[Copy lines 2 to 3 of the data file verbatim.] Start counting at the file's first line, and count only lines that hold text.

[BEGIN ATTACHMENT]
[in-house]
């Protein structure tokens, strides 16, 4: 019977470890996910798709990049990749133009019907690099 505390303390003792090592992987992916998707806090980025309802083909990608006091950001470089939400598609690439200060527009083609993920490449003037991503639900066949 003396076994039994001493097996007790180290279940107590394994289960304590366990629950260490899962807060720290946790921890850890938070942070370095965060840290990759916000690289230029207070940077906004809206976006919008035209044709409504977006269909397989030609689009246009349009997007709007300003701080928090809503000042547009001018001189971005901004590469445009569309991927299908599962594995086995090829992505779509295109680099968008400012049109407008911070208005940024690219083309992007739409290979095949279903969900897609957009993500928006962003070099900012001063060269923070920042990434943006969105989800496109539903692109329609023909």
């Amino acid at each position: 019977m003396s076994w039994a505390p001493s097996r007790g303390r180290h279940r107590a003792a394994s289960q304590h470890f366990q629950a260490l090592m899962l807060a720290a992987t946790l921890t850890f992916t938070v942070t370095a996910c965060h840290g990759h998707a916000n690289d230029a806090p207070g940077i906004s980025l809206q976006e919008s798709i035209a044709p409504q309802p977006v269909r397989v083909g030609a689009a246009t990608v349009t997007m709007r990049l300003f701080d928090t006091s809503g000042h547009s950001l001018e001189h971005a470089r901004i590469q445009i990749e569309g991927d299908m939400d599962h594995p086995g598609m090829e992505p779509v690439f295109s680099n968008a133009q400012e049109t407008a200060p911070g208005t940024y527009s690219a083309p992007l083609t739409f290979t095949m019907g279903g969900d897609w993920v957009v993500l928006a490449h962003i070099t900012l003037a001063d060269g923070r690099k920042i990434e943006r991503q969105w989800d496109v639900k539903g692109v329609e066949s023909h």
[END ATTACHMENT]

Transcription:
């Protein structure tokens, strides 16, 4: 019977470890996910798709990049990749133009019907690099 505390303390003792090592992987992916998707806090980025309802083909990608006091950001470089939400598609690439200060527009083609993920490449003037991503639900066949 003396076994039994001493097996007790180290279940107590394994289960304590366990629950260490899962807060720290946790921890850890938070942070370095965060840290990759916000690289230029207070940077906004809206976006919008035209044709409504977006269909397989030609689009246009349009997007709007300003701080928090809503000042547009001018001189971005901004590469445009569309991927299908599962594995086995090829992505779509295109680099968008400012049109407008911070208005940024690219083309992007739409290979095949279903969900897609957009993500928006962003070099900012001063060269923070920042990434943006969105989800496109539903692109329609023909």
């Amino acid at each position: 019977m003396s076994w039994a505390p001493s097996r007790g303390r180290h279940r107590a003792a394994s289960q304590h470890f366990q629950a260490l090592m899962l807060a720290a992987t946790l921890t850890f992916t938070v942070t370095a996910c965060h840290g990759h998707a916000n690289d230029a806090p207070g940077i906004s980025l809206q976006e919008s798709i035209a044709p409504q309802p977006v269909r397989v083909g030609a689009a246009t990608v349009t997007m709007r990049l300003f701080d928090t006091s809503g000042h547009s950001l001018e001189h971005a470089r901004i590469q445009i990749e569309g991927d299908m939400d599962h594995p086995g598609m090829e992505p779509v690439f295109s680099n968008a133009q400012e049109t407008a200060p911070g208005t940024y527009s690219a083309p992007l083609t739409f290979t095949m019907g279903g969900d897609w993920v957009v993500l928006a490449h962003i070099t900012l003037a001063d060269g923070r690099k920042i990434e943006r991503q969105w989800d496109v639900k539903g692109v329609e066949s023909h």